Rorty's (2000) ironism
is a post-analytical notion created around a certain profile of a feminist individual, an ironist.
This is a point that is engaged in varying fashions by Douglas Ehninger's (1970) views on openness in argument, Barry grummett's (1981, 1986) concerns over dogmatism in argument, and by Richard Rorty's ironism
This balancing act is potentially tricky, he argues, because thoroughgoing scepticism (what he calls ironism
in this essay) has a great potential to hurt others.
51) Michael Williams suggests Rorty's ironism
is scepticism under another name and that Rorty fails to keep the distinction between fallibilism and scepticism clear.
DAVID MCCLEAN, "Richard Rorty and Cosmopolitan Hope: A Critical Analysis of Rorty's Ironism
and Antifoundationalism and Consideration of Their Uses in Forming Cosmopolitan Sensibilities.
Theirs is indeed a profound irony, one that makes Rorty's ironism
look little more than a fleeting gesture.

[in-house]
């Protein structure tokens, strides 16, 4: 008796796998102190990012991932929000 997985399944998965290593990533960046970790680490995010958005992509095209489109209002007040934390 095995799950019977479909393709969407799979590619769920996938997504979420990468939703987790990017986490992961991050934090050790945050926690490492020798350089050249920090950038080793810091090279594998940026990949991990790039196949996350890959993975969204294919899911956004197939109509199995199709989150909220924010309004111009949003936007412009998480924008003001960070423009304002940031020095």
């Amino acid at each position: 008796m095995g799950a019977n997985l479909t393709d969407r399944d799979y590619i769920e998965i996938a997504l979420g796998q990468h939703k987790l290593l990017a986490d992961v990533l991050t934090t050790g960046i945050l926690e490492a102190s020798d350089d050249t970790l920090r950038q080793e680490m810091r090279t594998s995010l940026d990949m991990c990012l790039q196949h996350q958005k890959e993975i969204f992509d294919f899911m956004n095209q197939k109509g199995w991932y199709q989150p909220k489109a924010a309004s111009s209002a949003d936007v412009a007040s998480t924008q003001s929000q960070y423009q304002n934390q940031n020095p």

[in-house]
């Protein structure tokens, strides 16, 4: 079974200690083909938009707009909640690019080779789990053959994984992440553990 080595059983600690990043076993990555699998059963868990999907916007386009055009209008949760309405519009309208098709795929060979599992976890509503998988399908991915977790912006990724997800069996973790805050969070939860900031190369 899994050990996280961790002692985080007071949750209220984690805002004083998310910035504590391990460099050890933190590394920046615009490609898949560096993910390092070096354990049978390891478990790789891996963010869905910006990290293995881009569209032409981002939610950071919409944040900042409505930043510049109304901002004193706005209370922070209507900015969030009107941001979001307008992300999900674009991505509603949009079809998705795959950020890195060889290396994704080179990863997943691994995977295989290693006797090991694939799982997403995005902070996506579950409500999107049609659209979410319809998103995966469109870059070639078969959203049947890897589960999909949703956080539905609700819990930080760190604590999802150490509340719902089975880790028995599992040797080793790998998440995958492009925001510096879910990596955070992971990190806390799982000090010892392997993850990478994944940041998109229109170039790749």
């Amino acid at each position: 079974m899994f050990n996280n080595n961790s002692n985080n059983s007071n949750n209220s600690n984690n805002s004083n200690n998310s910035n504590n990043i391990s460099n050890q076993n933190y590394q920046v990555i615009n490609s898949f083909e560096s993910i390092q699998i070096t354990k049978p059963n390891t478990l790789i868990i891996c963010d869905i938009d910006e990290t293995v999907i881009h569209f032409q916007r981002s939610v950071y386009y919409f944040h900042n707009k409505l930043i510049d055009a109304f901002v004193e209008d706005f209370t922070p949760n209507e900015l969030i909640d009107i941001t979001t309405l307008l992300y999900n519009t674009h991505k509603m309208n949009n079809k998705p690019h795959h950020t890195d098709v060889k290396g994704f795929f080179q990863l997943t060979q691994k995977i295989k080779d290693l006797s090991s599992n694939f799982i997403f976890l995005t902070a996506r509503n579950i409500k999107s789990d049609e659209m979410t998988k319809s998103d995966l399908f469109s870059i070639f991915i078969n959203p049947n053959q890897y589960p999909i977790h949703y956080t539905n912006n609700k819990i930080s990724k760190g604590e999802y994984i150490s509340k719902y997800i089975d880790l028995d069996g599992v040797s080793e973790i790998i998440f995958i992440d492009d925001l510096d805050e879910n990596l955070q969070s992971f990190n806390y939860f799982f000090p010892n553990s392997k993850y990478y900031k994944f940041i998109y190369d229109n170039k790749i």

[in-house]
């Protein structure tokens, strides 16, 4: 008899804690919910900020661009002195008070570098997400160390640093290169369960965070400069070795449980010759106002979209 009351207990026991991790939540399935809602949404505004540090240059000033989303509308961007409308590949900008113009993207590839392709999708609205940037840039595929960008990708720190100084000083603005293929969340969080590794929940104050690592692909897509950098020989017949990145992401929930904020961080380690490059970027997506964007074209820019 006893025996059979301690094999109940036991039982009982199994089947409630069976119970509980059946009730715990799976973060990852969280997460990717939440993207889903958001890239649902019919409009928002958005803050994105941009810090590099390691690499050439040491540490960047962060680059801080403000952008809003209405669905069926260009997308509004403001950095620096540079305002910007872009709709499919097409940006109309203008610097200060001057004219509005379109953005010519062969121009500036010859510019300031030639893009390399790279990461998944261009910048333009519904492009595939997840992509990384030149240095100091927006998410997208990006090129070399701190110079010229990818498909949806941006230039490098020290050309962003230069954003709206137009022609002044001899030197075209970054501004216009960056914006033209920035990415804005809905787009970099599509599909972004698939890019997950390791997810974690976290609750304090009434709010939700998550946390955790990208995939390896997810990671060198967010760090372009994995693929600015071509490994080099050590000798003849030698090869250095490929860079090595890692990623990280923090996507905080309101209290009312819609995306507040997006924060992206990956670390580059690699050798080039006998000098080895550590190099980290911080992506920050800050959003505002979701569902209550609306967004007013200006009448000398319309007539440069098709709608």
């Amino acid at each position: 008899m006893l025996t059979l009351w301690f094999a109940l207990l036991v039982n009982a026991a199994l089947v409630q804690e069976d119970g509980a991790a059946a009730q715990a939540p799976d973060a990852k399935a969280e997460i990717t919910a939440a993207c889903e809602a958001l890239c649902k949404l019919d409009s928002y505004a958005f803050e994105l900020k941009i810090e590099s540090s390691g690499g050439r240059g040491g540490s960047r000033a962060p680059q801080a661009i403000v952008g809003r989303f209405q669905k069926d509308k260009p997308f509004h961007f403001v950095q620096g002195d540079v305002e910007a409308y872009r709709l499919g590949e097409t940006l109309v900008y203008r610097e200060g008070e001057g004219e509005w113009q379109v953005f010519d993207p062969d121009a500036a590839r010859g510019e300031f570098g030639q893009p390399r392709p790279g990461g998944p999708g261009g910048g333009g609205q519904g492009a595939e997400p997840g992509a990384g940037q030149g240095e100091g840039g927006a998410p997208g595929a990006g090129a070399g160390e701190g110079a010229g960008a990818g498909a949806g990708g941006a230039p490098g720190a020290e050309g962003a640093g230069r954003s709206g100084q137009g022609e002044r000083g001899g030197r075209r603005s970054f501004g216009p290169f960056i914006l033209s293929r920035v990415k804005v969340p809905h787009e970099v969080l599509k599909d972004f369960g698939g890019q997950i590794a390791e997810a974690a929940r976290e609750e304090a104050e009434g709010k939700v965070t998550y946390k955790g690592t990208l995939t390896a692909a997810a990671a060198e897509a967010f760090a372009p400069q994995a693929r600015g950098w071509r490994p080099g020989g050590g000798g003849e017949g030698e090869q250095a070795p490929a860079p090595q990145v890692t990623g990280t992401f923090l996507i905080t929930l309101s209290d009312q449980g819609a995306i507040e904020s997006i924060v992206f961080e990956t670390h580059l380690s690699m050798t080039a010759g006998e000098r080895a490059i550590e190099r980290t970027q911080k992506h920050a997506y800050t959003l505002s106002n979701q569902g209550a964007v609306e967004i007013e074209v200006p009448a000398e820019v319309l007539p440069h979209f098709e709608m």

Because that position is closest to Rorty's, he begins with an extended discussion of the latter's "epistemological behaviorism" and "liberal ironism
," employing accurate reconstructions and cogent criticisms to develop his own views.
87) and (even more persuasively) against the ironism
It is yet another irony of Rorty's ironism
that this steadfast foe of realism is so insistent that people talk a correct meta-language.
But there is more, much more: Jean Bethke Elshtain on why Americans should accept finitude, Jean Baudrillard on how history is going backwards along with such pressing postmodern concerns as hysteresis and dromology (don't ask), Karen Malpede on contemporary political theater (chiefly her own), Peter yon Ziegesar on the ironism
of post-1970 American art, and Hillel Schwartz with 14 wild mini-essays on everything from buried treasure to the number of lines in a sonnet.
As I shall argue, this is the kind of ironism
persuasively distinguished by Alan Wilde (1981) from post-modern and traditional forms of ironism
and identified as specifically "modernist.
begins by emancipating itself from large life-tasks, the impositions of God, or reality, or human nature.